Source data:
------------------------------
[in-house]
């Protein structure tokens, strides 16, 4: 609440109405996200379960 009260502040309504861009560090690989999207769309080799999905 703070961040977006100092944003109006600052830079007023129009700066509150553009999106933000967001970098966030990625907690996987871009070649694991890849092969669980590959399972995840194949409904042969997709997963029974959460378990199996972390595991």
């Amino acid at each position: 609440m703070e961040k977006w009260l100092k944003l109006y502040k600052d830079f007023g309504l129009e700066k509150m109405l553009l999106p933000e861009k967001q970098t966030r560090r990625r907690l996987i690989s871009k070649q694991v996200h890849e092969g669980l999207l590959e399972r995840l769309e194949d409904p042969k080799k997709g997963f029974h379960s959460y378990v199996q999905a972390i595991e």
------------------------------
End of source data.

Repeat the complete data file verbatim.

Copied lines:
[in-house]
């Protein structure tokens, strides 16, 4: 609440109405996200379960 009260502040309504861009560090690989999207769309080799999905 703070961040977006100092944003109006600052830079007023129009700066509150553009999106933000967001970098966030990625907690996987871009070649694991890849092969669980590959399972995840194949409904042969997709997963029974959460378990199996972390595991």
């Amino acid at each position: 609440m703070e961040k977006w009260l100092k944003l109006y502040k600052d830079f007023g309504l129009e700066k509150m109405l553009l999106p933000e861009k967001q970098t966030r560090r990625r907690l996987i690989s871009k070649q694991v996200h890849e092969g669980l999207l590959e399972r995840l769309e194949d409904p042969k080799k997709g997963f029974h379960s959460y378990v199996q999905a972390i595991e």